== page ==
TIFF 2021: Emotional 'Memory Box: Echoes of 9/11' Documentary
by Zofia Wijaszka
September 12, 2021
The horrific events of September 11th, 2001 were possibly my earliest memory of seeing news on television. I was very young, but I recall standing in front of our old, square-shaped television, the crackling sounds of which woke me up at night. Even after 20 years of pain, overwhelming grief, and gradual healing, I think of the people whose lives were cut short and who will never be able to say goodbye. Memory Box: Echoes of 9/11, directed by David Belton and Bjorn Johnson, is a documentary that provides a unique insight into the terrorist attacks that destroyed the World Trade Center towers in New York City, struck the Pentagon in Washington D.C., and killed people on board Flight 93 flying over Pennsylvania. The film is a riveting and emotional testimony of people who survived, lost loved ones, and witnessed the event that changed America.
Without a doubt, what happened on September 11th was one of the most devastating tragedies to strike the United States, forever altering the country's trajectory. In the aftermath, people united in their grief and sadness yet soon became greatly divided, especially regarding increased hostility and attacks on the Muslim community. Following the 9/11 attacks, an artist named Ruth Sergel created a simple wooden video box where people could personally record their feelings and emotional confessions about what had occurred, where they were when it happened, and how it influenced them.
Sergel took the box to New York, the Pentagon, and Shanksville, PA. When we think about it, the wooden box is essentially nothing special, just a simple box. Still, it became a beacon of survival, a symbol of unity, and a safe space for those who were finally ready to talk about their personal experiences on 9/11. Donald Byrd, a choreographer, was among those who recorded the testimony. On that day in 2001, he was staring in pain at the people falling from the North and South towers; they only had two choices – jump or perish in a fire. We also hear from Daisy Khan, a Muslim woman, who not only was affected by the tragic events, but her family was also targeted because of their religion.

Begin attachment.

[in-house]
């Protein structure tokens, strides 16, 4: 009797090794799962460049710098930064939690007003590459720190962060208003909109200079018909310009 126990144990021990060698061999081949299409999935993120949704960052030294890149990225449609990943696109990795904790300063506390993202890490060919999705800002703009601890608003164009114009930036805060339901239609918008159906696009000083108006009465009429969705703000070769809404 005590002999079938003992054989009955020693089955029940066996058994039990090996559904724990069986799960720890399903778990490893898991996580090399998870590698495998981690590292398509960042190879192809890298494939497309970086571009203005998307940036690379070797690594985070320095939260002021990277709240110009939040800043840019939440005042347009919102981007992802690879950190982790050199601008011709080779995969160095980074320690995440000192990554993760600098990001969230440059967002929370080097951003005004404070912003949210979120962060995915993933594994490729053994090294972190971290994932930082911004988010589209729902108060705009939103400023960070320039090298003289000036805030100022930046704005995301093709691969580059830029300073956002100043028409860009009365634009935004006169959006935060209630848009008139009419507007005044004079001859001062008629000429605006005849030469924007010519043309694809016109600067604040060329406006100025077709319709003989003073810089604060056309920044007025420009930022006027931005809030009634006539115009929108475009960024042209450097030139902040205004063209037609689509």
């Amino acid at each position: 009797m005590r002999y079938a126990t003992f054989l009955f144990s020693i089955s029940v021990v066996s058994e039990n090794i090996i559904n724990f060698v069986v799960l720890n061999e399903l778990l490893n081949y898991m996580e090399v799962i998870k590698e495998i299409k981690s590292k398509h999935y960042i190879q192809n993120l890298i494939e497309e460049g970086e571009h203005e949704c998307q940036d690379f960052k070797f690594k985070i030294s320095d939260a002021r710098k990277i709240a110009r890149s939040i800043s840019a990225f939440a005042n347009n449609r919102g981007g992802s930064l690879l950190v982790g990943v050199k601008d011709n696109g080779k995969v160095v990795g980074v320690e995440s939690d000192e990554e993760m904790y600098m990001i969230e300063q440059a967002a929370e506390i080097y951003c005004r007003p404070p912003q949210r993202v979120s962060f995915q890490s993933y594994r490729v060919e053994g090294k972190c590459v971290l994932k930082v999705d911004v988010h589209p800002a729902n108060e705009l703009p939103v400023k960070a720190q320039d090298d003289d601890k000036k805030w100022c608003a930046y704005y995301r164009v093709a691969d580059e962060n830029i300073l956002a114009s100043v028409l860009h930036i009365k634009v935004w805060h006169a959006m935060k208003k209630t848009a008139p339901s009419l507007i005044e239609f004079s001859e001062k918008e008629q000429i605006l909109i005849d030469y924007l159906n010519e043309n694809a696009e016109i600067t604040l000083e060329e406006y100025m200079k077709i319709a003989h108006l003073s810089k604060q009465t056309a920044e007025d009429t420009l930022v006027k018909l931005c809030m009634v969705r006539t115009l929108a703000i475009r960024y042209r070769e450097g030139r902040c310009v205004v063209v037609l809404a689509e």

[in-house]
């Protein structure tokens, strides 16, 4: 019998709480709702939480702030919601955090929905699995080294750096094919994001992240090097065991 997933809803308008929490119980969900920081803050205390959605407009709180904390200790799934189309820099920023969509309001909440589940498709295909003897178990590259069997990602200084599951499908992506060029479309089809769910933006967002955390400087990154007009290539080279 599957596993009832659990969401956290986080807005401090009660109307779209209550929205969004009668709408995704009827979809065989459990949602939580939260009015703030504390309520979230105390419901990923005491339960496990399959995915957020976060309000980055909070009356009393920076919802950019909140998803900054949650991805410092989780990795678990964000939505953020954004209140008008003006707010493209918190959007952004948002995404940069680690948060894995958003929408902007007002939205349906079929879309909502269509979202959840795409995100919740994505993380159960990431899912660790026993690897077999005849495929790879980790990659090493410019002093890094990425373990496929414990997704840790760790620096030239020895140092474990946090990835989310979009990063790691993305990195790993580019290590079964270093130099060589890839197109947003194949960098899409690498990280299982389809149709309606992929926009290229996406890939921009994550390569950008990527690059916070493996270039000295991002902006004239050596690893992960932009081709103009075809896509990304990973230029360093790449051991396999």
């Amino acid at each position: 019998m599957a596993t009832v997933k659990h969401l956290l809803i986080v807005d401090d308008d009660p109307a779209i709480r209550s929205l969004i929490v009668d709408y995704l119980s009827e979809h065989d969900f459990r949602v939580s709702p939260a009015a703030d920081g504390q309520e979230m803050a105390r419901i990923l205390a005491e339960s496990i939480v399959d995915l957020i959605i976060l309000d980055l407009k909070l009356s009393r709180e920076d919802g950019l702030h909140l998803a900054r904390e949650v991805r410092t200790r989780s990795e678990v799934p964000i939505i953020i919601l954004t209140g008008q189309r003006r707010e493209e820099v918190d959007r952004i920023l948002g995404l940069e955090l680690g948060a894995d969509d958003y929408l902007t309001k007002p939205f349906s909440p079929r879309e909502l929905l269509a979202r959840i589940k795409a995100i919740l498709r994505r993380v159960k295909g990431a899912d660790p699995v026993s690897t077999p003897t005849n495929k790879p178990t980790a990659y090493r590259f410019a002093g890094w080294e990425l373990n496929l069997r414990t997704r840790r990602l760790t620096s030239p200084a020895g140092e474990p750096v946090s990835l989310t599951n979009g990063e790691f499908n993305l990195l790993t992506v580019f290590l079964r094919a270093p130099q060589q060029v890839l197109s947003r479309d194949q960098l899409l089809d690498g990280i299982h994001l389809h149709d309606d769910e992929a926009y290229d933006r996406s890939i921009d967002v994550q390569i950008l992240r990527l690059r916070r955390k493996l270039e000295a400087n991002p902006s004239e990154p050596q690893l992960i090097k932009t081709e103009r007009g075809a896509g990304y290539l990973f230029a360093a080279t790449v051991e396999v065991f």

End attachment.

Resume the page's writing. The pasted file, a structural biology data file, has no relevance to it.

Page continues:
Watching this documentary is an utterly devastating experience. My hand was over my mouth while I heard stories from the people who were right there when it happened. People disappeared beneath tons of steel and rubble; they were there, and then they weren't. Memory Box: Echoes of 9/11 is one of the best 9/11 documentaries I've ever seen. Instead of a narrator telling us about fearless firefighters rushing up while civilians fled to safety, we hear directly from the people. In their own words, they describe how they would bring the volunteers coffee, sandwiches, and a safe space to talk in the days following the attacks.
The film's conclusion is also deeply moving. After 20 years have passed of watching America attempting to rebuild what was destroyed, some survivors returned to the memory box on the 20th anniversary. They've aged, wrinkles have appeared, but their smiles have gradually returned. The creators let them explain how the events changed their personal lives and how their healing began, gradually emerging from the ash and rumble. Memory Box: Echoes of 9/11 gives all of its voice to those deeply affected, allowing them to begin and stop filming whenever they are ready. The film is better than any other documentary about these tragic events. It's unique, filled with personal experience, laced with sadness, grief, and, later, healing. It is not easy to watch, but it’s important. And from now on, I'll be watching it every September 11th.
Zofia's TIFF 2021 Rating: 5 out of 5
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